Educational psychology in higher education


The COVID-19 pandemic and the resultant move to remote learning in 2020-2021 paved the way for deeper conversations about assessment practices in higher education. Over the last two years, there have been an increasing number of discussions about alternative assessments and about equity in assessment. This study examined the impact of a course (entitled “Equity in Assessment”) delivered by the authors on the participants’ understandings of equity and assessment. We used semi-structured interviews to collect data from the participants. Data collected from six interviews were systematically and thematically analysed in line with Braun and Clarke’s (2006) six stages of conducting thematic analyses. The data analysis resulted in three main emergent themes: flexibility, academic rigour, and wellness. The implications of the findings of this project are important for educational developers, institutional leadership, and researchers.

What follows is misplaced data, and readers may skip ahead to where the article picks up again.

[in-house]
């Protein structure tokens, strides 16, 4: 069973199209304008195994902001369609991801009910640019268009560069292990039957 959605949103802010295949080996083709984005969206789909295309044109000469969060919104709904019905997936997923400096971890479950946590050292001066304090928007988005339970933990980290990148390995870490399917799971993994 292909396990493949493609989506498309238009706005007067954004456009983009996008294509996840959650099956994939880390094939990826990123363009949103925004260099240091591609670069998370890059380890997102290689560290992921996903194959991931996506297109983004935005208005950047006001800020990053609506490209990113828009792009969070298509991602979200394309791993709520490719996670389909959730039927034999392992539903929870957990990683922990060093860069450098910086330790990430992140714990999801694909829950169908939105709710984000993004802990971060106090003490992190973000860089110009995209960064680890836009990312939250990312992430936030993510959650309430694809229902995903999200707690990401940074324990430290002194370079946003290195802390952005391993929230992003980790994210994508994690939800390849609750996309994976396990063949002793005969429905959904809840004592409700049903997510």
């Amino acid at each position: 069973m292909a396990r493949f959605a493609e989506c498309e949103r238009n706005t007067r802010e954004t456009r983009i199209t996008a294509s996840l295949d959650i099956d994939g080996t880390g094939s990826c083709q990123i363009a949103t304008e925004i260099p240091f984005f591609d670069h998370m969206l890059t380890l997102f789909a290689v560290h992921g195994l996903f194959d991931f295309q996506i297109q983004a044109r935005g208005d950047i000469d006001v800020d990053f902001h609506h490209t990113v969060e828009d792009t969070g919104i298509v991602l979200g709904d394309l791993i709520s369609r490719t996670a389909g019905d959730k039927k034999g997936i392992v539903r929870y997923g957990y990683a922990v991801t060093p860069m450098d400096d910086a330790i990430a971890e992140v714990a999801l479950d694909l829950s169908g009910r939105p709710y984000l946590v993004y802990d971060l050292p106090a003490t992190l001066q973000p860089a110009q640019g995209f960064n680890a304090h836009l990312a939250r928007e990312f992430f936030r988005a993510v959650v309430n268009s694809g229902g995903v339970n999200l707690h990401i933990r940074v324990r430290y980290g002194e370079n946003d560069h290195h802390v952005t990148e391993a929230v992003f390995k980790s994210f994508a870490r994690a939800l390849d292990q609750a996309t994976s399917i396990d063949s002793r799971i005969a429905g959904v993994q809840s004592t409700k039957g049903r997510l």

Practitioner Notes

  1. The COVID-19 pandemic and shift to remote teaching has substantially influenced increasing awareness, inquiry, and practice around equity in assessment within higher education institutions.
  2. With this substantial growth in recognition of the importance of equitable assessment, university instructors are eager to engage in equitable assessment practices, which often means that they do so within a system that is at times incompatible with equitable teaching and learning.
  3. Challenges with this include resistance from other faculty members and leadership, catering to large and diverse classes, increasing workload demands, the investment of increased time and resources, lack of institutional support and community, and adverse effects on instructor well-being.
  4. Implications suggest that more pan-university conversations around understanding equitable assessment should be prioritized, enhanced supports for instructors should be available, more opportunities for communal discussion and collaboration between instructors is required, and far more general support at the institutional level is necessitated.

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